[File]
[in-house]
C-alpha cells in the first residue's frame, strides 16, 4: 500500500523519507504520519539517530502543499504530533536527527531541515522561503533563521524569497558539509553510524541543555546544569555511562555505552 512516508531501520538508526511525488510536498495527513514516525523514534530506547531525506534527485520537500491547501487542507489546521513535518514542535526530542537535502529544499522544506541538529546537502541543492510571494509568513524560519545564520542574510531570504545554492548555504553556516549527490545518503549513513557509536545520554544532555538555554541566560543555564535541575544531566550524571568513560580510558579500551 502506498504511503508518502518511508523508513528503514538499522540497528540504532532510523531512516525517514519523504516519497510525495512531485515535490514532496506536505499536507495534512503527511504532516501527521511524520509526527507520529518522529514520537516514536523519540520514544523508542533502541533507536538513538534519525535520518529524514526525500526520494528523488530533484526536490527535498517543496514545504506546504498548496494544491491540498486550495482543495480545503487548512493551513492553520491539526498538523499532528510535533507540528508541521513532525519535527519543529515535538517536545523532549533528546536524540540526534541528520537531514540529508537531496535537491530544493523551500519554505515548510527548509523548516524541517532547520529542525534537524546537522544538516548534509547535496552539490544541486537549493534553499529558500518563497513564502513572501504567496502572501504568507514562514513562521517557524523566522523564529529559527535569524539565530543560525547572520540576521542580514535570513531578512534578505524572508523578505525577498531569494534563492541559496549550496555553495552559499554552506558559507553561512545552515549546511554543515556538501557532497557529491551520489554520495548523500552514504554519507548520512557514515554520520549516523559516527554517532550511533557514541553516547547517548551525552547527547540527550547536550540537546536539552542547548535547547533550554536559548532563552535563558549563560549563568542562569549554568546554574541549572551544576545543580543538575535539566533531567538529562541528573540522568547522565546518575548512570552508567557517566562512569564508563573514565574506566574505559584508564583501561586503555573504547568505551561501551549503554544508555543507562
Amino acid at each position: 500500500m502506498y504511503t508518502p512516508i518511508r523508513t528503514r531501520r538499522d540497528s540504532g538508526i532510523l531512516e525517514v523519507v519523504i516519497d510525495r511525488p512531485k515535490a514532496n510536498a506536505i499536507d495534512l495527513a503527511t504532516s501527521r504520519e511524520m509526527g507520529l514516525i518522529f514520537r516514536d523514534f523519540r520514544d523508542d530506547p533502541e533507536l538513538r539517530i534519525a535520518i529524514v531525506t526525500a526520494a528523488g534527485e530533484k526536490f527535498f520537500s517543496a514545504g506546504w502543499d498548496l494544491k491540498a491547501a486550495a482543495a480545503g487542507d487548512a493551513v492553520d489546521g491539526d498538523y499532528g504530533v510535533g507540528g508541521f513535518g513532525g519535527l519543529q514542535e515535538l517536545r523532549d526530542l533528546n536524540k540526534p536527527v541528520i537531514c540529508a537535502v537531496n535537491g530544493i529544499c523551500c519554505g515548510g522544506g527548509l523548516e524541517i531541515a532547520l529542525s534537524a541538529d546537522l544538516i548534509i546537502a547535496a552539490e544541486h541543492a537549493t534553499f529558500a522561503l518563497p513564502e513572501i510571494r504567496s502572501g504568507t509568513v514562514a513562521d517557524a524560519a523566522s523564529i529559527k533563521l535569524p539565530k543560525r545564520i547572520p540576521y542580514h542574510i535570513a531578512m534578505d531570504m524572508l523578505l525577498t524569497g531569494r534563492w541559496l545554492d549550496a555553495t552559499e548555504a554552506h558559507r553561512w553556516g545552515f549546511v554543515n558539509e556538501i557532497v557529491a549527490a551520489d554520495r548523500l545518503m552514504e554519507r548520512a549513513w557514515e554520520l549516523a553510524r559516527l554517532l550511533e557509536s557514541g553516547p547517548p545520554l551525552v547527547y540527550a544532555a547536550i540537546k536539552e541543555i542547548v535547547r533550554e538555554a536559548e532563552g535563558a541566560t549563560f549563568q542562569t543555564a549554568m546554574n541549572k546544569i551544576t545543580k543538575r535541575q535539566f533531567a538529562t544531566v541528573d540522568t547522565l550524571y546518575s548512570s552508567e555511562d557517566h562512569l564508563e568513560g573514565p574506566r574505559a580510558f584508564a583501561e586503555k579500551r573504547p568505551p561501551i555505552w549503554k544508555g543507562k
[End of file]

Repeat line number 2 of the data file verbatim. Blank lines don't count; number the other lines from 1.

C-alpha cells in the first residue's frame, strides 16, 4: 500500500523519507504520519539517530502543499504530533536527527531541515522561503533563521524569497558539509553510524541543555546544569555511562555505552 512516508531501520538508526511525488510536498495527513514516525523514534530506547531525506534527485520537500491547501487542507489546521513535518514542535526530542537535502529544499522544506541538529546537502541543492510571494509568513524560519545564520542574510531570504545554492548555504553556516549527490545518503549513513557509536545520554544532555538555554541566560543555564535541575544531566550524571568513560580510558579500551 502506498504511503508518502518511508523508513528503514538499522540497528540504532532510523531512516525517514519523504516519497510525495512531485515535490514532496506536505499536507495534512503527511504532516501527521511524520509526527507520529518522529514520537516514536523519540520514544523508542533502541533507536538513538534519525535520518529524514526525500526520494528523488530533484526536490527535498517543496514545504506546504498548496494544491491540498486550495482543495480545503487548512493551513492553520491539526498538523499532528510535533507540528508541521513532525519535527519543529515535538517536545523532549533528546536524540540526534541528520537531514540529508537531496535537491530544493523551500519554505515548510527548509523548516524541517532547520529542525534537524546537522544538516548534509547535496552539490544541486537549493534553499529558500518563497513564502513572501504567496502572501504568507514562514513562521517557524523566522523564529529559527535569524539565530543560525547572520540576521542580514535570513531578512534578505524572508523578505525577498531569494534563492541559496549550496555553495552559499554552506558559507553561512545552515549546511554543515556538501557532497557529491551520489554520495548523500552514504554519507548520512557514515554520520549516523559516527554517532550511533557514541553516547547517548551525552547527547540527550547536550540537546536539552542547548535547547533550554536559548532563552535563558549563560549563568542562569549554568546554574541549572551544576545543580543538575535539566533531567538529562541528573540522568547522565546518575548512570552508567557517566562512569564508563573514565574506566574505559584508564583501561586503555573504547568505551561501551549503554544508555543507562